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Sun, Aug 19, 2001 - Page 3 News List

China slams new cross-strait moves

HARD LINE Beijing downplayed Taipei's proposed relaxation of curbs on investments in China by saying that the move avoided the `one-China principle'


Chinese officials and analysts have slammed plans by Taiwan to relax curbs on investments in China as "deceptive" and insufficient to thaw frosty cross-strait relations, state media said yesterday.

In order to bring real progress, Taiwan would have to acknowledge the "one-China" principle stating the country is an inseparable part of the mainland, the China Daily said.

"If [Taipei] attempts to steer clear of the most pressing problem by keeping silent on the one-China principle, it will be totally impossible to break the stalemate in cross-strait ties," said an unnamed official with the Cabinet's Taiwan Affairs Office.

The scrapping of a blanket ban on investment projects in China valued at more than US$50 million in favor of case-by-case evaluation, was among a slew of new measures proposed by a panel meeting in Taiwan early this week.

The panel, charged with formulating a new policy on economic ties with China, also agreed to the opening up of direct shipping and air links for cargo via six designated ports in Taiwan.

To match the changes, the panel suggested the "no haste, be patient" policy -- shorthand for not rushing into China's embrace -- should be replaced by the more ambitious-sounding policy of "active opening and effective management."

Chinese analysts were unimpressed and described the offer as "little more than an attempt to find a solution to Taiwan's stumbling economy," the China Daily said.

Taiwan's economy, battered by the global technology downturn, shrank 2.35 percent in the second quarter, the biggest quarterly fall in 26 years, the nation's government announced on Friday.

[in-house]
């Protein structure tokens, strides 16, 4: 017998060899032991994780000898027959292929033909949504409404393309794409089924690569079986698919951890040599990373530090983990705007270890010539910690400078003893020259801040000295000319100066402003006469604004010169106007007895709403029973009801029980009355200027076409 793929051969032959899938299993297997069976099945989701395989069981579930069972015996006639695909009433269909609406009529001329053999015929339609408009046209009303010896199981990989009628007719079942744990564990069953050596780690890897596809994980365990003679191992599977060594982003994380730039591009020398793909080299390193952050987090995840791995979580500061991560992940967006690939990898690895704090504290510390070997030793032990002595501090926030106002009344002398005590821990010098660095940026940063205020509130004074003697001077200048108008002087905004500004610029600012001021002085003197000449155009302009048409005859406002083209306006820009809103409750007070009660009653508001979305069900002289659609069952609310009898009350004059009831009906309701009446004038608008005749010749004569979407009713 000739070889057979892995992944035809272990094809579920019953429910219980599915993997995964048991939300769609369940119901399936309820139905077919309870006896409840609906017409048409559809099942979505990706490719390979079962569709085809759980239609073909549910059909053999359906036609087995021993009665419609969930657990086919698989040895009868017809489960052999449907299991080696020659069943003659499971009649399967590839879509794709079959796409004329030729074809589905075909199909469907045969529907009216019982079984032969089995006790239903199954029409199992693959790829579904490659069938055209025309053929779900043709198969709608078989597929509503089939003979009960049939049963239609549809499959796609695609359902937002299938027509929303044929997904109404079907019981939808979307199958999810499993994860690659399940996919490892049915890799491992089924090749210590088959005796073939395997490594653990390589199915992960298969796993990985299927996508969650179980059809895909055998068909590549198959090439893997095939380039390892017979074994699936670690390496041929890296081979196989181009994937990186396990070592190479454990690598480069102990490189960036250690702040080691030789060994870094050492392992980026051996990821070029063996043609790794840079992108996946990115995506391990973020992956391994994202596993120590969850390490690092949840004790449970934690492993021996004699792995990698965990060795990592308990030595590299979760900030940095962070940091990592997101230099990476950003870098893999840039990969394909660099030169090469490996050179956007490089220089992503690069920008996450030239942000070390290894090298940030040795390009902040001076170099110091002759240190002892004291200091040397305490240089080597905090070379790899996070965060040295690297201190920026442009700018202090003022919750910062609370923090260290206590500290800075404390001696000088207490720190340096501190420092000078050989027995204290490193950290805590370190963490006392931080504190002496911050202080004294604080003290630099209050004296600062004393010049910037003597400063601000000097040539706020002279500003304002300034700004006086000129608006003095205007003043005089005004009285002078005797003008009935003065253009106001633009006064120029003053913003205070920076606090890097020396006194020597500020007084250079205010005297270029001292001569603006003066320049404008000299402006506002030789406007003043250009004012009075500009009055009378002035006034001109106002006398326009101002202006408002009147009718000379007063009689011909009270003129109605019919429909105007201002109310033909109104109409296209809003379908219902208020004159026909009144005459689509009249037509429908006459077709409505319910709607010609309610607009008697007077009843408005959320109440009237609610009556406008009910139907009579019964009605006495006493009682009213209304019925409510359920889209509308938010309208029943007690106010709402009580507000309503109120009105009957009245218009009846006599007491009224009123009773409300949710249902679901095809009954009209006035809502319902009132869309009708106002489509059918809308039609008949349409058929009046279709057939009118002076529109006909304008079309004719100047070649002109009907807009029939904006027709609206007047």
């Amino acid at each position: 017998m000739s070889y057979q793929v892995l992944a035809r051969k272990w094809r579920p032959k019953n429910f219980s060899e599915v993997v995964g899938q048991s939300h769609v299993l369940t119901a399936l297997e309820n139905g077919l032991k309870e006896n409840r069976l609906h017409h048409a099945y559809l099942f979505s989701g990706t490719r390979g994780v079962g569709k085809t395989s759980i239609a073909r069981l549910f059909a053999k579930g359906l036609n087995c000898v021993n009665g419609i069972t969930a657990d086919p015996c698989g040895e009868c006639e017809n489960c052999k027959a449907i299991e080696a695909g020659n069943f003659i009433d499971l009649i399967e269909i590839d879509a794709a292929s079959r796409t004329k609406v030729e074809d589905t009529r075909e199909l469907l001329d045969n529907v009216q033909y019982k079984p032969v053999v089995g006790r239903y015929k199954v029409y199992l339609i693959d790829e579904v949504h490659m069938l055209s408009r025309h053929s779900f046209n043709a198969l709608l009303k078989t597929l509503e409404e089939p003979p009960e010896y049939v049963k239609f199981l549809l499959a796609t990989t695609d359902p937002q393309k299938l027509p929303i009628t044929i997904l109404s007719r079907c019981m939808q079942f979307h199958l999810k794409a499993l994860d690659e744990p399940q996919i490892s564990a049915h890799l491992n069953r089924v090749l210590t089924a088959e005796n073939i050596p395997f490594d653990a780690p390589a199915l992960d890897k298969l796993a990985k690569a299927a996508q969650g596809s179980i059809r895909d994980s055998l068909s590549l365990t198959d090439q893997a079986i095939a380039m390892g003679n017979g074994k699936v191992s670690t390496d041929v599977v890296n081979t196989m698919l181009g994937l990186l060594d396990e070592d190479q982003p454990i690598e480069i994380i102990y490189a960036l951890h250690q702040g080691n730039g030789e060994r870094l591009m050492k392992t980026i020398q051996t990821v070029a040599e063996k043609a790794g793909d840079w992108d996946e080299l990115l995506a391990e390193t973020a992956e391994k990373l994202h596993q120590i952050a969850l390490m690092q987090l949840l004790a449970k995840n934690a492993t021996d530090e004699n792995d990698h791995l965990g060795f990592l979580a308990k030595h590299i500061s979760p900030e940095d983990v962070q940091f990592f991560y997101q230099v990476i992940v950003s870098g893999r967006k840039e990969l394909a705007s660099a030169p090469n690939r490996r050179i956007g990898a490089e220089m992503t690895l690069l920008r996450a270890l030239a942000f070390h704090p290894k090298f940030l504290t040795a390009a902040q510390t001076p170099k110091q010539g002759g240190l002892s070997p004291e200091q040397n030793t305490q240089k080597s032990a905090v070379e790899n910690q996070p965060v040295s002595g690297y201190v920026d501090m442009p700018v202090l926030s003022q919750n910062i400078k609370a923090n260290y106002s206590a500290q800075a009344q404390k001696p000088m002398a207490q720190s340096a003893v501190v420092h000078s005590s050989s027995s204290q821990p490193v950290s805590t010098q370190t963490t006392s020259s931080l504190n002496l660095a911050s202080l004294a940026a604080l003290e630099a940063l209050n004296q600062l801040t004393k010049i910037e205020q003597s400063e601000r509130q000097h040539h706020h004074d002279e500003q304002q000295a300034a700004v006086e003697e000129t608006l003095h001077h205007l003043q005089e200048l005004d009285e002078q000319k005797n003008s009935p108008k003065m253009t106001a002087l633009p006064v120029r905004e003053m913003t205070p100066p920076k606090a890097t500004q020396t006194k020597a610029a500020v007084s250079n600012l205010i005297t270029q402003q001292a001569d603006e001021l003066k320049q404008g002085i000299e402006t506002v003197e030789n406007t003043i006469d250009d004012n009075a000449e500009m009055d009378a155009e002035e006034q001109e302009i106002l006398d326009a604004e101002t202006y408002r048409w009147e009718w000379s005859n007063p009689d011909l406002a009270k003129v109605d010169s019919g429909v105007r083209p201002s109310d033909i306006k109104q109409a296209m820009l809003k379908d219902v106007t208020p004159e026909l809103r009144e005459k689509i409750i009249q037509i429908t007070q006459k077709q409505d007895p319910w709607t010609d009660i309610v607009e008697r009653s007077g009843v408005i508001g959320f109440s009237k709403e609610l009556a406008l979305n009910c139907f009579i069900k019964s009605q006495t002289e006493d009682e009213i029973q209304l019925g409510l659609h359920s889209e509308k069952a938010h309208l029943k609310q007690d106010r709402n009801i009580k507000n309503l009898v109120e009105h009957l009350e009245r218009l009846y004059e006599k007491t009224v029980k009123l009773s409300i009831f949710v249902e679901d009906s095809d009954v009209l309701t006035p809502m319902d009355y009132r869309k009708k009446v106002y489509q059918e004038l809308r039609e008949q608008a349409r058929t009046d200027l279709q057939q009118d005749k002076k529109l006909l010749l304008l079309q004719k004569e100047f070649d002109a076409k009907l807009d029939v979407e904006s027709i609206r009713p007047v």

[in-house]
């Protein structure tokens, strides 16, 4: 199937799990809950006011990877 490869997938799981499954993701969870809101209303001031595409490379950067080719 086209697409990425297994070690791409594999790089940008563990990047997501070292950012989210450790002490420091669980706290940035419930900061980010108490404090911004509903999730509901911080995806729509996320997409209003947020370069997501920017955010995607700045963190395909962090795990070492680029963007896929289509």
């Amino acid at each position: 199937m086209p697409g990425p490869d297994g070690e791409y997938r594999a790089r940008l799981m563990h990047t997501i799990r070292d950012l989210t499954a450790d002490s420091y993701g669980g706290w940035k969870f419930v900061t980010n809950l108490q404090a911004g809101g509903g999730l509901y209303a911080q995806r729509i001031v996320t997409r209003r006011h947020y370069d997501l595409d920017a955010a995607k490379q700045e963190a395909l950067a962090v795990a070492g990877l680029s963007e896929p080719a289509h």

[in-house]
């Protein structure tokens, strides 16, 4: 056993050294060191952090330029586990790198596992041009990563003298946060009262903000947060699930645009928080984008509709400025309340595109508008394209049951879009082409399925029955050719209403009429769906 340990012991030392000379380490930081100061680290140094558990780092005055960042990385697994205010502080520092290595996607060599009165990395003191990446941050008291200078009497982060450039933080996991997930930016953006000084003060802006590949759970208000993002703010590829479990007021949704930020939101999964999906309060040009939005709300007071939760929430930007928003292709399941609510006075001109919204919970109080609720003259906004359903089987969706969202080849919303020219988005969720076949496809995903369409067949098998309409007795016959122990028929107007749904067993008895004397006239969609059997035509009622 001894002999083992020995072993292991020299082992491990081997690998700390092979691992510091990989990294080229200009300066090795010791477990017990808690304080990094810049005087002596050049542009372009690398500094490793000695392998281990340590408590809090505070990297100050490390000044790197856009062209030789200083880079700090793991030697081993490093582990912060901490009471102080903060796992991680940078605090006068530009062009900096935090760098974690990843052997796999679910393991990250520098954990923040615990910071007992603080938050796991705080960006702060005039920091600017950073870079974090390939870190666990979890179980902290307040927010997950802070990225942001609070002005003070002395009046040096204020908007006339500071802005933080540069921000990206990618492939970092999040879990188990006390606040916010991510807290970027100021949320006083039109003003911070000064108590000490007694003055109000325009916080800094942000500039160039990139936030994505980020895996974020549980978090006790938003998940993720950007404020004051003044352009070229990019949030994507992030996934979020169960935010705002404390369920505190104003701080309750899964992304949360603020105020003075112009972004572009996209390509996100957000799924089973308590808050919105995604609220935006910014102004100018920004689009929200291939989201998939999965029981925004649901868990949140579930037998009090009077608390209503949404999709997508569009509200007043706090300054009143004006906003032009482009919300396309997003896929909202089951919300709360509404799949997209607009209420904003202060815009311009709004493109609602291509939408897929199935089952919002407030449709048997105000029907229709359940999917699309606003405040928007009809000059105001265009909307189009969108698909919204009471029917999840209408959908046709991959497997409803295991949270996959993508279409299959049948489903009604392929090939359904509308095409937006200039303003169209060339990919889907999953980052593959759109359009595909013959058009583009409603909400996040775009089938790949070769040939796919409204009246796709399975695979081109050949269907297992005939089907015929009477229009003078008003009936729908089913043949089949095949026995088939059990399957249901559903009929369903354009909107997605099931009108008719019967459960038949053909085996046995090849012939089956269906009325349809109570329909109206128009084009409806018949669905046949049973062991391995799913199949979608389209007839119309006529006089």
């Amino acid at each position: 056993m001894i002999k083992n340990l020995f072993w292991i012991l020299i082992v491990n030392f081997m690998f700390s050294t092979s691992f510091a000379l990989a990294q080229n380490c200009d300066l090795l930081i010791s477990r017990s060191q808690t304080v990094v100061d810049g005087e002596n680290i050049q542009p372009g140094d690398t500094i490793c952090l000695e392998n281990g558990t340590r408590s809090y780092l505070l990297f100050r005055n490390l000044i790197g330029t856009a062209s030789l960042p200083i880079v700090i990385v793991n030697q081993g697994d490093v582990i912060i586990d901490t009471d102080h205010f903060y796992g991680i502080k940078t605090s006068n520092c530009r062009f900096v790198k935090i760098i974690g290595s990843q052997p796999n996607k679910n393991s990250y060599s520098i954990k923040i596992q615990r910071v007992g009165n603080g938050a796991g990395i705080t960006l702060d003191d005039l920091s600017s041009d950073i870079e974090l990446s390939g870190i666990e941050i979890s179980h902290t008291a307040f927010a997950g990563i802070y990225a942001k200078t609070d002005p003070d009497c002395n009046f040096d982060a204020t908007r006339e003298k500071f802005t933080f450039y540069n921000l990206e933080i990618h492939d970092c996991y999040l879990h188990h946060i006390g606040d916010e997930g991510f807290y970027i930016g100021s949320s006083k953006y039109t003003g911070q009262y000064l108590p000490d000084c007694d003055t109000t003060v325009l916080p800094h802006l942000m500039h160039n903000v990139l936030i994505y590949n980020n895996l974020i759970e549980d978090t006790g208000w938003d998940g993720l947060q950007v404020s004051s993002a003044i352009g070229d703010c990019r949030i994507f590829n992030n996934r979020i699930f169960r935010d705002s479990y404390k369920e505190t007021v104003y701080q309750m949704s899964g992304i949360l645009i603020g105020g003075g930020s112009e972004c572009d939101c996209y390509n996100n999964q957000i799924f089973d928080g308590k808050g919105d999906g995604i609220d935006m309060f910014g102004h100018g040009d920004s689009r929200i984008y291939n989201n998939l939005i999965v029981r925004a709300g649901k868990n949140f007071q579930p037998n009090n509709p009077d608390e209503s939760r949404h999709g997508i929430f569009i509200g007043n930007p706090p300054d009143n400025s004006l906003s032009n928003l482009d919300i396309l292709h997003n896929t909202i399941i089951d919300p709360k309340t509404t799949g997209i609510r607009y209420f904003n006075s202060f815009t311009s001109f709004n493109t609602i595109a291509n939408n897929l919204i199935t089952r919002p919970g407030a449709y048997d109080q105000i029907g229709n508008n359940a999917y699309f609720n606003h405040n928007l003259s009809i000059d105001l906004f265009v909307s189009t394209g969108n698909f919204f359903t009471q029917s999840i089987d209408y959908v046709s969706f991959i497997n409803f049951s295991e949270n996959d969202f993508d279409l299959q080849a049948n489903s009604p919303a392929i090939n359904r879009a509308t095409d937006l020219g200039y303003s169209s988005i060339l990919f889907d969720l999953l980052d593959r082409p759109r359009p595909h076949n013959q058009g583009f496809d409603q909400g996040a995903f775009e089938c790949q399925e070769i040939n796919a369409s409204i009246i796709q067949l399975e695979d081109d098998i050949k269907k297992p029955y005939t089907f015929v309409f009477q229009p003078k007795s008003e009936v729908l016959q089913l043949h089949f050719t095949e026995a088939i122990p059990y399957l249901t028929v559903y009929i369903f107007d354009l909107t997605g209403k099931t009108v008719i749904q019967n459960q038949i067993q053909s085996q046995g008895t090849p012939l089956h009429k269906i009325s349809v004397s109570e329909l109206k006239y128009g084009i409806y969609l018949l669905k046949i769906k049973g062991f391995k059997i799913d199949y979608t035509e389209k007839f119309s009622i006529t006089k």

Despite the economic incentive for Taiwan to upgrade ties with China, Chinese observers threw cold water on the panel's proposals.

"It's still too early to predict any substantial change in cross-strait relations as everything is pending," said Li Jiaquan (李家泉), a researcher on Taiwan at the Chinese Academy of Social Sciences, the nation's top think tank. "We have to wait and see."

Zhu Weidong (朱衛東), another Taiwan analyst at the think tank, told the paper that President Chen Shui-bian (陳水扁) could merely be trying to gather support ahead of upcoming elections at the end of the year.

"So far, it seems that Chen's endorsement of the [economic panel's] proposed policy is more a political plot than a demonstration of his sincerity [in developing] cross-strait economic ties," Zhu said.

"Just as he has done many times in the past, Chen appears to be putting on a political show to woo voters in the coming legislative elections in December," he said.

China looks with intense mistrust at Chen, who began his political career as a high-profile advocate of Taiwan's independence from China.

Since becoming president in May last year, Chen has not made a clear statement in favor of the so-called "one-China" principle, which Beijing sets as a precondition for dialogue.

He is unlikely to make such a statement any time soon, given strong opposition to the principle within the DPP, according to Chinese analysts.

"Currently, Chen has little maneuvering room in accepting the principle as his hands are bound by die-hard DPP members who clamor for Taiwanese independence," said Li, the think-tank analyst.

Taiwanese investments in China have continued to rise despite tensions between the two sides and now total an estimated US$70 billion.

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